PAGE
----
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The 55 properties infected with velvetleaf in Southland last year continue their battle with the pest, working with Environment Southland to develop farm management plans.
In March last year, the first confirmed cases of velvetleaf in the South Island were notified to the Ministry for Primary Industries (MPI).
Less than a month later, it was confirmed the pest had been brought into New Zealand in contaminated fodder beet seeds.
In Southland, about 200 plants were discovered and the same in Otago.
Environment Southland senior biosecurity officer officer Randall Milne said the key thing in Southland's fight against velvetleaf had been catching the plants before they produced seeds.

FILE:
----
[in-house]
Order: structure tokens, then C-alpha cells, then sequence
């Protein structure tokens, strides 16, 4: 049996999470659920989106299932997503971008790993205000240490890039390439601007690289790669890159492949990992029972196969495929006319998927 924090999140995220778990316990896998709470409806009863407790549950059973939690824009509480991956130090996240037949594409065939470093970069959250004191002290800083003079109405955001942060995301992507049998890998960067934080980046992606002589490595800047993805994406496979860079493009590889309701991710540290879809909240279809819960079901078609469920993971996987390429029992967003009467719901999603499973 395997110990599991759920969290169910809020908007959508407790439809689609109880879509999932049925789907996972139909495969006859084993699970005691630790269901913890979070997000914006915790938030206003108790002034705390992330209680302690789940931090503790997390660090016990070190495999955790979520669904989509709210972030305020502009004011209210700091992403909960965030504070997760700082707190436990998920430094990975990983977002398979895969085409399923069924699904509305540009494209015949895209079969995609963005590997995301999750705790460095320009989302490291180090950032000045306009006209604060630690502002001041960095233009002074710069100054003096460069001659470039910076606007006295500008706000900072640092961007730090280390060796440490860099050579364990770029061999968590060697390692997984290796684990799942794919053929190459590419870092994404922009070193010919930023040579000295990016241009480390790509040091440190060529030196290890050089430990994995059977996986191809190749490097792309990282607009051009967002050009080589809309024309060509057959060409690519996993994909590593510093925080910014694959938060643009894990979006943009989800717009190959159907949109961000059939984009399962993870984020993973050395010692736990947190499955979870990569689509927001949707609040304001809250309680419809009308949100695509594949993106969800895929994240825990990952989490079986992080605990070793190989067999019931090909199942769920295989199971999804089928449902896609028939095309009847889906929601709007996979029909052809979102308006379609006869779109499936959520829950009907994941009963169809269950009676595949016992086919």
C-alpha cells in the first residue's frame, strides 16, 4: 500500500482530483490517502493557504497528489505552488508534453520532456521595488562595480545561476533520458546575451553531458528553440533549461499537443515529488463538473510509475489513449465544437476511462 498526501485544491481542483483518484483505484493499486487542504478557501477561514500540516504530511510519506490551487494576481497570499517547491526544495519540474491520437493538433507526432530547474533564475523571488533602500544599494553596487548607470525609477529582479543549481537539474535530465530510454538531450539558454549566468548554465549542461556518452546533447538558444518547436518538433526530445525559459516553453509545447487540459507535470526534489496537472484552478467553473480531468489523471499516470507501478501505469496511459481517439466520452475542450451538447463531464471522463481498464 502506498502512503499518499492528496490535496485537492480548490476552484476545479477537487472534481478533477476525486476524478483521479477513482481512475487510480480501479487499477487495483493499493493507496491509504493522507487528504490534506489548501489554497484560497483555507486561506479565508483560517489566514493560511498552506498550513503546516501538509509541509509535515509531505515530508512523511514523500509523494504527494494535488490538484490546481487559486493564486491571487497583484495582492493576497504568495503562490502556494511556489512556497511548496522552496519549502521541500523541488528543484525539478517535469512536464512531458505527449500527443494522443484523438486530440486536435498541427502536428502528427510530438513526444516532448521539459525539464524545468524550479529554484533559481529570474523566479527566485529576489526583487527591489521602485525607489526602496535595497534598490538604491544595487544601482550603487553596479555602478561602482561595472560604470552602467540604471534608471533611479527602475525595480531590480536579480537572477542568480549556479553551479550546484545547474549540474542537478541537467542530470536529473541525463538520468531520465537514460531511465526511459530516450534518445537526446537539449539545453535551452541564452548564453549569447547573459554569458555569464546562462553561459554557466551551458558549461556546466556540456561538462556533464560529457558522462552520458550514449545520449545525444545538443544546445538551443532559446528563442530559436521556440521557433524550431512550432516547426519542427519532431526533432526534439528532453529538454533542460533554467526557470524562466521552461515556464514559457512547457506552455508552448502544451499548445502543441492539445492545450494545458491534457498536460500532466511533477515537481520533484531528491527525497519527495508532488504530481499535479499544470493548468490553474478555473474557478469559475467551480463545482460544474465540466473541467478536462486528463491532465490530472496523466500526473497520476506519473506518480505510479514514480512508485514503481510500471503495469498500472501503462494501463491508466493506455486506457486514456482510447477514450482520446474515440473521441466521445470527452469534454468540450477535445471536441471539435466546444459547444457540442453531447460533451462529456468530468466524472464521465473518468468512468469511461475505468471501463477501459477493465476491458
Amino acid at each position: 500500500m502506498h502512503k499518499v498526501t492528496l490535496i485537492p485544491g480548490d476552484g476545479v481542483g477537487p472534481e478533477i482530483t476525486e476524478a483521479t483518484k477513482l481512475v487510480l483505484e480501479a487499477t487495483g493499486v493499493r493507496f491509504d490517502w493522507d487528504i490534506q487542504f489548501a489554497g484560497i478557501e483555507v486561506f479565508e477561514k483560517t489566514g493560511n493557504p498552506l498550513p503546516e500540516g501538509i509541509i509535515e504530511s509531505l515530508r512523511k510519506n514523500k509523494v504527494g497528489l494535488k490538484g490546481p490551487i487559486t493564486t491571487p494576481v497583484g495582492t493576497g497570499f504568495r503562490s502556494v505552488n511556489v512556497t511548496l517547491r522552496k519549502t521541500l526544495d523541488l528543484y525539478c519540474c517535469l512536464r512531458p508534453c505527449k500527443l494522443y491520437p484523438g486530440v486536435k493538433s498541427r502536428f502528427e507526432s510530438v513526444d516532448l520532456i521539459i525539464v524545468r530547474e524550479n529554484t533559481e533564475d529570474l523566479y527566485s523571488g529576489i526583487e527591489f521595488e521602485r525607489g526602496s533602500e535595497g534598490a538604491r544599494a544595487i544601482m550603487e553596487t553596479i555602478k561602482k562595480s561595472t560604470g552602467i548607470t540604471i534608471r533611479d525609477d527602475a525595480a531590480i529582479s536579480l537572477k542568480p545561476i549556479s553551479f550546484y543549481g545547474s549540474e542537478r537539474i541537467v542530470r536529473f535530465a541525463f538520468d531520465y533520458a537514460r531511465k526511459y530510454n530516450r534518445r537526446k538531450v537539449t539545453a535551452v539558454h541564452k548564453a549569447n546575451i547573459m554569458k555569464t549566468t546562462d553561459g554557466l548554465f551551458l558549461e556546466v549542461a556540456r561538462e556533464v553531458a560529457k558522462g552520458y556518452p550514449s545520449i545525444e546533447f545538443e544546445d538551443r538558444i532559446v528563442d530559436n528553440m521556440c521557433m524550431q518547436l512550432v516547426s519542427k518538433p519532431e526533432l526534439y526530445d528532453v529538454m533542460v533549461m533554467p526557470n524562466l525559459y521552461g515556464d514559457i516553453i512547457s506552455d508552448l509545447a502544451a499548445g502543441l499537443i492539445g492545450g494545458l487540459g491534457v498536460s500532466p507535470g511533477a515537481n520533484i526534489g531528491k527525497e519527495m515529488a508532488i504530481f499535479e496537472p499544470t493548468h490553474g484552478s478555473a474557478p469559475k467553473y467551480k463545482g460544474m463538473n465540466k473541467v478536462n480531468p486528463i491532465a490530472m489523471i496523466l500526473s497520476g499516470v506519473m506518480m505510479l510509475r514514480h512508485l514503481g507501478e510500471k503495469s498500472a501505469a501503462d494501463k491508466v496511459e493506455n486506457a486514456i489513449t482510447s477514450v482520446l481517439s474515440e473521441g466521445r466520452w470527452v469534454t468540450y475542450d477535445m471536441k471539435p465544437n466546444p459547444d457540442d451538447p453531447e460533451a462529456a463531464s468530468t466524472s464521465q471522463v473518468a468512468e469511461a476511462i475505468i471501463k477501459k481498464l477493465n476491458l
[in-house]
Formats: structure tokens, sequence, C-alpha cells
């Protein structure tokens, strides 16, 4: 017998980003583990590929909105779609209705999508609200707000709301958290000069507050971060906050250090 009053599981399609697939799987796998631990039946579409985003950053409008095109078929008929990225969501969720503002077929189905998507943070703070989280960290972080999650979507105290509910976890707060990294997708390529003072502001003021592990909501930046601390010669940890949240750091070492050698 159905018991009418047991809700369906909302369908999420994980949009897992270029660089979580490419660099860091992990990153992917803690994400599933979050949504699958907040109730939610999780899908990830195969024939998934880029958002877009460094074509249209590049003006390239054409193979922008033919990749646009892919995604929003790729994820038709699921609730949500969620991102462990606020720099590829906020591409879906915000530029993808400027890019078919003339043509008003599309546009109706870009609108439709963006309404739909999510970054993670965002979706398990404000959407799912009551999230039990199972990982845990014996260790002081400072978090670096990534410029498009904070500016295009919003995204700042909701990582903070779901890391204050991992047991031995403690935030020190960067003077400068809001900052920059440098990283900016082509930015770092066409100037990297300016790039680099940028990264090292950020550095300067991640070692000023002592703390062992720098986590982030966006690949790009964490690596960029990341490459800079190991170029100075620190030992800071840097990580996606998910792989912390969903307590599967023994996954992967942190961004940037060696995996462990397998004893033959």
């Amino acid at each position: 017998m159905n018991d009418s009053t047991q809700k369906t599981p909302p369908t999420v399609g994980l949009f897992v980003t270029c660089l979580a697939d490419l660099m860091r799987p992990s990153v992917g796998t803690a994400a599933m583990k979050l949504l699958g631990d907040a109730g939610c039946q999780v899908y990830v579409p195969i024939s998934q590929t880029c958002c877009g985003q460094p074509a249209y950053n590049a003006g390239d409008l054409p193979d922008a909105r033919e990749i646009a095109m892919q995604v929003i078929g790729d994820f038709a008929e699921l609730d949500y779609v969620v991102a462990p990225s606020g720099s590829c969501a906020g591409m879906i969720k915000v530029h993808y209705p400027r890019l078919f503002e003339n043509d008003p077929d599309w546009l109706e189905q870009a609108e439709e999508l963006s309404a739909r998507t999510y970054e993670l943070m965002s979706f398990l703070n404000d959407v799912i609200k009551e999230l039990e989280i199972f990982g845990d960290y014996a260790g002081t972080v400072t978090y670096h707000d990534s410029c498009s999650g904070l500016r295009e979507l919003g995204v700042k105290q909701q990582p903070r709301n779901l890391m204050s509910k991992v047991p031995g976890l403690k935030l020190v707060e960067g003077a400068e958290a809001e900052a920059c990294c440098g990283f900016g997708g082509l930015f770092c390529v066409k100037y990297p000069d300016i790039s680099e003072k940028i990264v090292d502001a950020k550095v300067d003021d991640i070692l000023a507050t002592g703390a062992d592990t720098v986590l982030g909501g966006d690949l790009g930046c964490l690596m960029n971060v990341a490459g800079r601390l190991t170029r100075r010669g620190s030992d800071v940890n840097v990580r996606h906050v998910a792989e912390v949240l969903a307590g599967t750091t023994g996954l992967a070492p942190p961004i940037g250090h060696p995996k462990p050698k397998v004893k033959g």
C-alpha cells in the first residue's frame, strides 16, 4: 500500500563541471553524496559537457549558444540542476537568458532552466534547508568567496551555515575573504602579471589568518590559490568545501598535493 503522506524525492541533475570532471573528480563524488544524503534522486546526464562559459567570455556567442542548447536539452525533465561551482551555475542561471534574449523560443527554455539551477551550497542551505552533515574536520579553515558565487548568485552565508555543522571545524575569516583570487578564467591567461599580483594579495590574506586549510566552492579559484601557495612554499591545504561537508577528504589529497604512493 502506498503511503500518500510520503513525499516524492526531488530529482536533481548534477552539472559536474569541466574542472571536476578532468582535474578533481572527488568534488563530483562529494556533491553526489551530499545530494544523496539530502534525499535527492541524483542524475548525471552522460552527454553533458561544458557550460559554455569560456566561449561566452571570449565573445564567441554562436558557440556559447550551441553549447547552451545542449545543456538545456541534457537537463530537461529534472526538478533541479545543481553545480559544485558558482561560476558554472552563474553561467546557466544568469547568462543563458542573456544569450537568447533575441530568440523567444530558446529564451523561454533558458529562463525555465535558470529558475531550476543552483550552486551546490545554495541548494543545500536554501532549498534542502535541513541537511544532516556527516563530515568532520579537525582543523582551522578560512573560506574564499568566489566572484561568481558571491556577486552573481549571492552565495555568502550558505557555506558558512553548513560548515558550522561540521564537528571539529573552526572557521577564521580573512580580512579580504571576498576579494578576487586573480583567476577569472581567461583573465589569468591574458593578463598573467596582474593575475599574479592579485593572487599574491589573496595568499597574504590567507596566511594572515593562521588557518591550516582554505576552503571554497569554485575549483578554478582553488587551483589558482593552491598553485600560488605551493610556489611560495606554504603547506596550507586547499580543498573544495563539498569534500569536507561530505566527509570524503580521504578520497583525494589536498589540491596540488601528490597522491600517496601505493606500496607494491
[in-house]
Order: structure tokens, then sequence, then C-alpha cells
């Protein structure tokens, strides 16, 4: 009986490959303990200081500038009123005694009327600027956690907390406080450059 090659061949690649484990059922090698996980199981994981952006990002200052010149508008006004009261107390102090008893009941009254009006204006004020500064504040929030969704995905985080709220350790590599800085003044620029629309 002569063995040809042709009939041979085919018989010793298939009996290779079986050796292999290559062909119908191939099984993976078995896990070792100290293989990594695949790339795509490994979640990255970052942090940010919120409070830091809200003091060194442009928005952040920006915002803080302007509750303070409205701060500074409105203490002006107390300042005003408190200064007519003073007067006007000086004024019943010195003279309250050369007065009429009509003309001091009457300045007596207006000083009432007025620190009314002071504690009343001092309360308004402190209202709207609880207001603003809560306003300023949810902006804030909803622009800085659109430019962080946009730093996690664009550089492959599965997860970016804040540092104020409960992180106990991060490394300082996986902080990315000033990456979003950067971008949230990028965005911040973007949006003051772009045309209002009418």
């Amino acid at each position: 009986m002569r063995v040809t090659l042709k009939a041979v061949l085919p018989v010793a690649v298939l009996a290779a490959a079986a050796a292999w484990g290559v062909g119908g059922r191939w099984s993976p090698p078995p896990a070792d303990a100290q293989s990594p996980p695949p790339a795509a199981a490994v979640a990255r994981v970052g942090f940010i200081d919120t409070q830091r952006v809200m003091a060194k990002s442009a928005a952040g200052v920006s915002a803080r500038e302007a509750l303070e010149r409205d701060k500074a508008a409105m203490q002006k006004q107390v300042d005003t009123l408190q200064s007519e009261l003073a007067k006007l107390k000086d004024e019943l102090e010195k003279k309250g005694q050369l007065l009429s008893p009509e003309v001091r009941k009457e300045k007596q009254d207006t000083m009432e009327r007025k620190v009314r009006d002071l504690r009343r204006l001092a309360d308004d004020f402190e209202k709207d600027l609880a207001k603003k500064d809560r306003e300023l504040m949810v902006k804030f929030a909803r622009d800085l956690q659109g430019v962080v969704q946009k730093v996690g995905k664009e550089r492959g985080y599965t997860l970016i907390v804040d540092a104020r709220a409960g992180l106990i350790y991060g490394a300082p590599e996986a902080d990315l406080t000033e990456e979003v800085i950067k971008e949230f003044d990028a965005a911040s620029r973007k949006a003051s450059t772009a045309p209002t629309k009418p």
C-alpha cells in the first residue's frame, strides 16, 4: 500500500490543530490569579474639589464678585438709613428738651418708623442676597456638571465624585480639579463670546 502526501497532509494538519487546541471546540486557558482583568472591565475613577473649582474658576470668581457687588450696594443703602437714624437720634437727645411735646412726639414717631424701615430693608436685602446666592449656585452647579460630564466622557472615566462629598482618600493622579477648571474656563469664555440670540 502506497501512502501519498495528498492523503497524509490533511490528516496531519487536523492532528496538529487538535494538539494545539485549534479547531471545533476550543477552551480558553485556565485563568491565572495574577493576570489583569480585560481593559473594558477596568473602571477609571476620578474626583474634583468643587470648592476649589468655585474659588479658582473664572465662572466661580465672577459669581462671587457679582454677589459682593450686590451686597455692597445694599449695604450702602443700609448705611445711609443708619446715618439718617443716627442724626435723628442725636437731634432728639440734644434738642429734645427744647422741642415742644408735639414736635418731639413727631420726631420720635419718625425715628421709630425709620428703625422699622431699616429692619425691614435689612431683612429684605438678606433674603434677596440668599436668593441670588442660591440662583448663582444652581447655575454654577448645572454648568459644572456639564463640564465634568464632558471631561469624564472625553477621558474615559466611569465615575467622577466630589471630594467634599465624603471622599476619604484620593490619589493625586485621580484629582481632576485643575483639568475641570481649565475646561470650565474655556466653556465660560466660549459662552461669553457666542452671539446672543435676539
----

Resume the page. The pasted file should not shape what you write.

''They didn't get a chance to seed.''
All properties which had been contaminated with velvetleaf had been working to develop individual farm management plans to continue the battle with the pest.
''The risk isn't over because of what you did. [Seed] can remains dormant in the ground for 60 years.''
On the positive side, the farmers whose properties had been infected were working hard to keep the pest at bay, Mr Milne said.
''They want to stop it establishing on their own properties and in the region.''
While there had been no confirmed cases in Southland this year, in Otago one farmer in the Teviot Valley had found a 1m-tall plant in one of his crops.
It was a timely reminder to remain vigilant and keep an eye on fodder beet crops, Mr Milne said.
Velvetleaf could germinate at any stage and, after the summer Southland had had, there was a chance the pest could germinate later in the season than last year, he said.
''It's really encouraging we haven't had any plants found. People are looking out there. We have got support from the farming community and I'm hopeful that we still have the opportunity to prevent it establishing.''
If farmers notice the invasive weed, they should contact MPI on 0800 809-966.